A position of trust
Despite what you read in the Daily Mail , lawyers hold a position of trust in society, says Kerry Underwood
I am in Stavanger in Norway, having just spoken to sixth formers about being a lawyer in England and Wales. It concentrates the mind on the positives, so as the profession is under attack from politicians and the media, here are a few of them.
You can make a real and positive difference to people’s lives. Being a lawyer has been described as guiding clients across the choppy waters of life to safety on the other side. Often those with serious problems will say that they feel so much better for having spoken to someone.
Civilised society depends on law and the rule of law. Without it there is anarchy and chaos. Society collapses. Daily life is based on trust and a large part of that is the ability to enforce a contract or collect a debt.
Lawyers, along with our friends in the press, are a check on the power of government, authority generally, and faceless multi-national corporations. That is why the establishment uses up so much energy attacking us, although as soon as those self-same people have a problem they run straight to a lawyer.
Laws and rights without the ability to enforce them are meaningless. Access to courts and access to affordable lawyers are as essential as the laws themselves. One does not work without the other.
In spite of the rabid ravings of the Daily Mail, lawyers hold a position of trust in society, both nationally and locally. It is no coincidence that almost every society in the world draws its judges from the ranks of lawyers, often giving its most senior judges the power to overturn laws.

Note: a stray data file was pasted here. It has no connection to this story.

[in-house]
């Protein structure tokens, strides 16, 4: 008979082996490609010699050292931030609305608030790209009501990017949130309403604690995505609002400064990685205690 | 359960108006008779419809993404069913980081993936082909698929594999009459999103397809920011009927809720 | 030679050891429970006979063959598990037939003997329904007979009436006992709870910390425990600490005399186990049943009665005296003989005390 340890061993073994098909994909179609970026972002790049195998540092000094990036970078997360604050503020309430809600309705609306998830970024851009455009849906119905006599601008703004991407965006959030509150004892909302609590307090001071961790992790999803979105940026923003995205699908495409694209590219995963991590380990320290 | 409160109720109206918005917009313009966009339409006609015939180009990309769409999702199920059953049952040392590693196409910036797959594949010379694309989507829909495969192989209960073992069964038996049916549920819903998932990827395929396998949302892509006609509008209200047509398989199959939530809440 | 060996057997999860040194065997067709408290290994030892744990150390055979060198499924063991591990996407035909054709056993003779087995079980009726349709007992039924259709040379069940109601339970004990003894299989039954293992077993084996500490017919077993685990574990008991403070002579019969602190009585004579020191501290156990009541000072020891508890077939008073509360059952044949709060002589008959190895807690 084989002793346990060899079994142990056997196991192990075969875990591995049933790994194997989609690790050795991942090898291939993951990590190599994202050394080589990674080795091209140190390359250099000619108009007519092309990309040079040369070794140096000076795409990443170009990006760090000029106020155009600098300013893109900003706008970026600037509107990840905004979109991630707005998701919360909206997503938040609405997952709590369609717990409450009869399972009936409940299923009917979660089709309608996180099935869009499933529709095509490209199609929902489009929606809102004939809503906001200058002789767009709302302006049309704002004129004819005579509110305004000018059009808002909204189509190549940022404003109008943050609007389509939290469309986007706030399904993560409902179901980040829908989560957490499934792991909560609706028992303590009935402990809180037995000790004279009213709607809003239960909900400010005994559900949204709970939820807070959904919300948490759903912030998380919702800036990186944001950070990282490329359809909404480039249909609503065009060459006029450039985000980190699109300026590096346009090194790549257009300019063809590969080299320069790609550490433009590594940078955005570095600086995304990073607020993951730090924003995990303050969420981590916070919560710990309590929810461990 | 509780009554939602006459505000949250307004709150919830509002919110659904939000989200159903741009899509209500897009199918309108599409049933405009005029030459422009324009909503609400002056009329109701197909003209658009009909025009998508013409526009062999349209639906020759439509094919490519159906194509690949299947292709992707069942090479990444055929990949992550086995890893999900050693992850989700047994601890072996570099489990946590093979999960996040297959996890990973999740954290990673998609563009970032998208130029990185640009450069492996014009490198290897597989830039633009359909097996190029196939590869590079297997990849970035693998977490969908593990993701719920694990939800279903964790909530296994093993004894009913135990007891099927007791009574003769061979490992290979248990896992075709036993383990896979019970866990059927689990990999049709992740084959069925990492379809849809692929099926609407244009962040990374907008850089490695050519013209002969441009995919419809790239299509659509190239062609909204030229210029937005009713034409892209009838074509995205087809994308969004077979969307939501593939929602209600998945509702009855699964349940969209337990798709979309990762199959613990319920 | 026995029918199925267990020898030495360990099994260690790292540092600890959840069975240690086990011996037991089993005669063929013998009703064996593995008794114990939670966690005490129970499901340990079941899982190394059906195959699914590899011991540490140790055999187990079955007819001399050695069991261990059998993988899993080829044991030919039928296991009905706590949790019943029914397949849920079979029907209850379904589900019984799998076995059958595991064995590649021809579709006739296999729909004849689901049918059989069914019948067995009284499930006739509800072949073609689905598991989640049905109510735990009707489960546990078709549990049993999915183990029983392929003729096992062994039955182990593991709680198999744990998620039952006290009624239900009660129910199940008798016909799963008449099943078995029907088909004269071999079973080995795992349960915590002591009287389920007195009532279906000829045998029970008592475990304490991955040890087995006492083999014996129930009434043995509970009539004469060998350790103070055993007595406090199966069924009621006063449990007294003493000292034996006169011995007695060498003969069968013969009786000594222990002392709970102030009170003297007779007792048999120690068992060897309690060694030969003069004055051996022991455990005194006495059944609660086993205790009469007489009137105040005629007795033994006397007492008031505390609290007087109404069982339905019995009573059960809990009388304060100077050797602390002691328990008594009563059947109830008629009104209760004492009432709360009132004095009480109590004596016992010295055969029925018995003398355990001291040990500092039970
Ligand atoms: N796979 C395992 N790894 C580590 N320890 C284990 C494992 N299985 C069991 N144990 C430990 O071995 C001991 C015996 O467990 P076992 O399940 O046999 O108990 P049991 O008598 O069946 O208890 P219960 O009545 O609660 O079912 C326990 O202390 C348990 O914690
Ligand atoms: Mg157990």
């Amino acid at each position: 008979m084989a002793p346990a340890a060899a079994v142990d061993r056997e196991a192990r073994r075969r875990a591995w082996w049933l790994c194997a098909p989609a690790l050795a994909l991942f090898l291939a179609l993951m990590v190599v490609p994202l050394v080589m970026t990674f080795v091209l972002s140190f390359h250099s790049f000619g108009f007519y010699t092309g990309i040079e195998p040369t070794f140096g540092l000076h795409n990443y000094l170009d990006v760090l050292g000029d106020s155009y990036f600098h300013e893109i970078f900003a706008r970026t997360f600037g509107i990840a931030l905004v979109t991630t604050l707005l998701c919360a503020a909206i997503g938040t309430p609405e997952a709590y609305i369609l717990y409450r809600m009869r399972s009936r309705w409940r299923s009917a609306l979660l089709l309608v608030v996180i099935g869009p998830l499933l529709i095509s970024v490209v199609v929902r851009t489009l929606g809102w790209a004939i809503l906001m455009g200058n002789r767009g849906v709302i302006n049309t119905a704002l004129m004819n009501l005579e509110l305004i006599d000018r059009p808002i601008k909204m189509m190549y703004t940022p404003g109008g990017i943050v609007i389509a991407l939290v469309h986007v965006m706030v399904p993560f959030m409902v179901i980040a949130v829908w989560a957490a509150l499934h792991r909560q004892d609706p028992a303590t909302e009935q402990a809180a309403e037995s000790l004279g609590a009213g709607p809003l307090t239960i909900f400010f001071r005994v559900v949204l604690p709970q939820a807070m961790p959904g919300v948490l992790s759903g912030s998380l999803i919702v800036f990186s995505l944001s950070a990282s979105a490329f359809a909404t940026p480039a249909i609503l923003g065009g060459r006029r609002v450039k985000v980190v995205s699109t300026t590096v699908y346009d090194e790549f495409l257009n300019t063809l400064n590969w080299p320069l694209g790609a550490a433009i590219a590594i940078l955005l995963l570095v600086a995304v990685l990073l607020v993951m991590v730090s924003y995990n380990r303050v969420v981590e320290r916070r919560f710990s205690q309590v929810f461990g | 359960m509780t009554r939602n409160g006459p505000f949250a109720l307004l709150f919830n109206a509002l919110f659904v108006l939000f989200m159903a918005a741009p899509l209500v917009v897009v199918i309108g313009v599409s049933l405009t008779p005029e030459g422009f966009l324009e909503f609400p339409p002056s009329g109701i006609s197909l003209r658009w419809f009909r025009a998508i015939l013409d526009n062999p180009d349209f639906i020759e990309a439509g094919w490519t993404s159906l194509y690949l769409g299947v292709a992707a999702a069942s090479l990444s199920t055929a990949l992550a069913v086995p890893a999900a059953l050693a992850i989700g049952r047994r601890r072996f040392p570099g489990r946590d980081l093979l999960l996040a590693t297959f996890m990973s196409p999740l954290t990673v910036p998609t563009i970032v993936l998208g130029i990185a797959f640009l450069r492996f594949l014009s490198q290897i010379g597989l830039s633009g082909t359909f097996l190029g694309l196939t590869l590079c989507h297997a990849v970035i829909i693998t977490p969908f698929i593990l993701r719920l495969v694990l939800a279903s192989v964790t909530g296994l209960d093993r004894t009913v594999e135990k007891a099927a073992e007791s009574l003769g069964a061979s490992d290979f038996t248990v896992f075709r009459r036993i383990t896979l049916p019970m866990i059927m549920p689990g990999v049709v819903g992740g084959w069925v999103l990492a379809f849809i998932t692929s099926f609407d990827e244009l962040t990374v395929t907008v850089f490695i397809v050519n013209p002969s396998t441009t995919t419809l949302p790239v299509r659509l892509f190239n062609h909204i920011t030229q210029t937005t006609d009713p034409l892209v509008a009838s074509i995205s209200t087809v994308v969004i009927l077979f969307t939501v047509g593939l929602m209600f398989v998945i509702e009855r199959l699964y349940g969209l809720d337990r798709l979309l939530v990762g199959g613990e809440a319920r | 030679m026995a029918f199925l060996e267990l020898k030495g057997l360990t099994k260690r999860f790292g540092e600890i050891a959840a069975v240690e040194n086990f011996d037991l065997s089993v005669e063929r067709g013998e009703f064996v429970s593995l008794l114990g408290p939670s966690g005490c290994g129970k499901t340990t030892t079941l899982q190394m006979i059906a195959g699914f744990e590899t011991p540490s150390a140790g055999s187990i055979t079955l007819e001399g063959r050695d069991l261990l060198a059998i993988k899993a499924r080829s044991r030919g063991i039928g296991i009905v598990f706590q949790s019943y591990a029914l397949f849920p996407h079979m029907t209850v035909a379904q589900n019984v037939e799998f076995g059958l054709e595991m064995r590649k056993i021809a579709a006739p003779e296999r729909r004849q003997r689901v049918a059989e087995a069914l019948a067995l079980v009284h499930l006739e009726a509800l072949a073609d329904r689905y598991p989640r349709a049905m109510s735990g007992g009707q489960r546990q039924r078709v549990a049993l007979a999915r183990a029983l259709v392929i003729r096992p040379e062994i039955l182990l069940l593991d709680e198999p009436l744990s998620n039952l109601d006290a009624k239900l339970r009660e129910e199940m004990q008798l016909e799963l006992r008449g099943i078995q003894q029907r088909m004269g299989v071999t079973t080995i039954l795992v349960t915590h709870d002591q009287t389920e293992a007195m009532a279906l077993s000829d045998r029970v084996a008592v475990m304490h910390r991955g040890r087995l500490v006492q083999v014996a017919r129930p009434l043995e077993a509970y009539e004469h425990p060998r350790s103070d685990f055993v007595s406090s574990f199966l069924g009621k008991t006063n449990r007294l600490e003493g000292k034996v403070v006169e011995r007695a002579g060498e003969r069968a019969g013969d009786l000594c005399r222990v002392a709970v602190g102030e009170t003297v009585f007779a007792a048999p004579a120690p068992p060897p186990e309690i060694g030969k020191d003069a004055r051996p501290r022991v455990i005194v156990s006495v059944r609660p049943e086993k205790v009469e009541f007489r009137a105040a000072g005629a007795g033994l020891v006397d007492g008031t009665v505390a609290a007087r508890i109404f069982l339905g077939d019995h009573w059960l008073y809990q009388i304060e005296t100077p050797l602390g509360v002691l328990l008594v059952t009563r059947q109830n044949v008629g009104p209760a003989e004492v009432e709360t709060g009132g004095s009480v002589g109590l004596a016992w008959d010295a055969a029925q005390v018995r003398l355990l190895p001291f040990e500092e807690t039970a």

Locally, lawyers are school governors, club and society treasurers, secretaries, and trustees. Any TV programme involving courts or lawyers gets large audiences. Parents are more likely to want their children to be lawyers than bankers or estate agents, even though those jobs pay far more.
The variety of work is endless, including criminal and civil advocacy, human rights, employment, personal injury, local authority matters, contract work, licensing, conveyancing, wills, probate, research – indeed advising on just about everything. Dealing with, and helping, people in all sorts of situations is for most of us the most interesting and rewarding part of the job.
Being a lawyer can involve half a dozen careers even if you work in the same office all of your life. Law opens other doors, such as writing and lecturing, which demand the same skills of organisation, analysis, and logical presentation of raw material. Many of the top thriller writers trained as lawyers.
Also, in spite of the moaning, it is a well-paid and fulfilling career. Whenever I lecture, especially to personal injury lawyers, I am struck by the contrast between the tales of economic woe and the cars in the car park. If I had my time over again I would be a high street solicitor.
Kerry Underwood is senior partner at Underwoods Solicitors